FDA NEWS RELEASE
The U.S. Food and Drug Administration today announced approval of the first rapid blood test for antibodies to the hepatitis C virus (HCV) for individuals 15 years and older.
The OraQuick HCV Rapid Antibody Test is used to test individuals who are at risk for infection with HCV and people with signs or symptoms of hepatitis. HCV is transmitted through exposure to infected blood, which, for example, can occur during intravenous drug use. The virus can also be transferred from an infected mother to her child. Hepatitis C can lead to liver inflammation and dysfunction and, over time, to liver disease and liver cancer.
OraQuick is a test strip and does not require an instrument for diagnosis. It takes about 20 minutes to obtain results from the test.
“Approval of OraQuick means that more patients can be notified of their HCV infection faster so that they can consult with their physicians for appropriate health measures,” said Jeffrey Shuren, M.D., J.D., director of the FDA’s Center for Devices and Radiological Health. “Getting faster treatment is an important public health step to control this dangerous disease.”
OraQuick is not approved for HCV screening of the general population.
According to the U.S. Centers for Disease Control and Prevention, there are approximately 3.2 million people in the United States chronically infected with HCV and each year, about 17,000 people are newly infected. Chronic HCV infection is a leading reason for a liver transplants in the United States and HCV is associated with an estimated 12,000 deaths annually. Approximately 75 to 85 percent of people who become infected with the hepatitis C virus develop chronic infection.
OraQuick is manufactured by Bethlehem, Penn.-based OraSure Technologies Inc.
Gayle R. Lewis, Esquire
Source: BBC Health; Journal Nature Medicine.
Researchers at the Cleveland Clinic’s Lerner Research Institute (for those not “in the know”, the Cleveland Clinic is a highly regarded institution) are now conducting human trials of a breast cancer vaccine. The vaccine specifically targets a protein common to breast cancer tumors (a-lactalbumin).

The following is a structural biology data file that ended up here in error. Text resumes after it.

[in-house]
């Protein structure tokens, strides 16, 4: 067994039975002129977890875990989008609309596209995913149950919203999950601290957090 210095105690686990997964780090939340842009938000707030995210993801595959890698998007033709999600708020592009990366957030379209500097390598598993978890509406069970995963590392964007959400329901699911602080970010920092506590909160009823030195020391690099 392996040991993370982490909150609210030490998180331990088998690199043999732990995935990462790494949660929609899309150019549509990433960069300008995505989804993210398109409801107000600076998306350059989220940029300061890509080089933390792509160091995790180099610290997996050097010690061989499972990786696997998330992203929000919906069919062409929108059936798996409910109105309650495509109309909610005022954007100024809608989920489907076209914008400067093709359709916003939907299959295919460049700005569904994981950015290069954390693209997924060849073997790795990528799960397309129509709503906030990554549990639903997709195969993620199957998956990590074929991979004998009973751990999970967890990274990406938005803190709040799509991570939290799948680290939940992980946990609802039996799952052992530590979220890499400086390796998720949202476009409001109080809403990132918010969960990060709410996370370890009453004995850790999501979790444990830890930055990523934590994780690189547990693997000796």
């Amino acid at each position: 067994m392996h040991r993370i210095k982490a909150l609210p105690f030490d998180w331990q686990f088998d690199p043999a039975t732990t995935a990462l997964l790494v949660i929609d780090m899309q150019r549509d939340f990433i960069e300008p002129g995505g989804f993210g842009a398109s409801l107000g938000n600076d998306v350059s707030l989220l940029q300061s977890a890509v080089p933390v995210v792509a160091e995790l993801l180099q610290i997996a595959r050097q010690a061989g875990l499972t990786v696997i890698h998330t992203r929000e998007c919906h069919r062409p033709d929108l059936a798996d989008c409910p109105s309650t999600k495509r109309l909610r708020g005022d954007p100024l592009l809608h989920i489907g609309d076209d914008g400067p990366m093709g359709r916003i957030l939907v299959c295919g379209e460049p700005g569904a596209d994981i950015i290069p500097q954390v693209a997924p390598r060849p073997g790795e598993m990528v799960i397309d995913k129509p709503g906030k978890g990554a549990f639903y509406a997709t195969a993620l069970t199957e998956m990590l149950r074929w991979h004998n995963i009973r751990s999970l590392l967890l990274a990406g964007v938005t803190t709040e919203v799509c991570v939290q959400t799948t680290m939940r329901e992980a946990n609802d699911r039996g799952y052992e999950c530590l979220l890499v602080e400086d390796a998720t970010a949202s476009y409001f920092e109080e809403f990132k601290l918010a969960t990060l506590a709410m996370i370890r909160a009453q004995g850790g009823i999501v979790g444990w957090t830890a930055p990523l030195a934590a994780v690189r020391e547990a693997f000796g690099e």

Studies upon mice (Sorry PETA, that’s what they’re really good for) have demonstrated reason to be hopeful. There are currently two cancer vaccines approved for use in the US, however neither of these actually prevent cancer. One (Gardasil) prevents HPV while the other prevents Hepatitis B, both precursors to cancers. If the breast cancer vaccine is effective in human trials it would be the first vaccine against cancer tumors.
Some background is in order. Cancer actually describes a process of rapid and unrestrained cell growth. The inability of the human body to switch off the growth of cells results in formation of clusters of cells forming tumors or spreading (metastasizing) throughout the body. Where viruses are foreign to the immune system and defended against, cancerous cells are not.
The vaccine would target the proteins at the cellular level so that they can not continue to form tumors. Unlike traditional chemotherapy (chemical agents) or radiation, which destroys not only cancer tissue but a good deal of healthy tissue and organs with it, a targeted vaccine would actually prevent one from ever developing breast cancer (in theory) in much the same way that the polio vaccine prevented generations of children from contracting polio.
Definitely one to watch.
~Posted by D.M. Schwadron, Esquire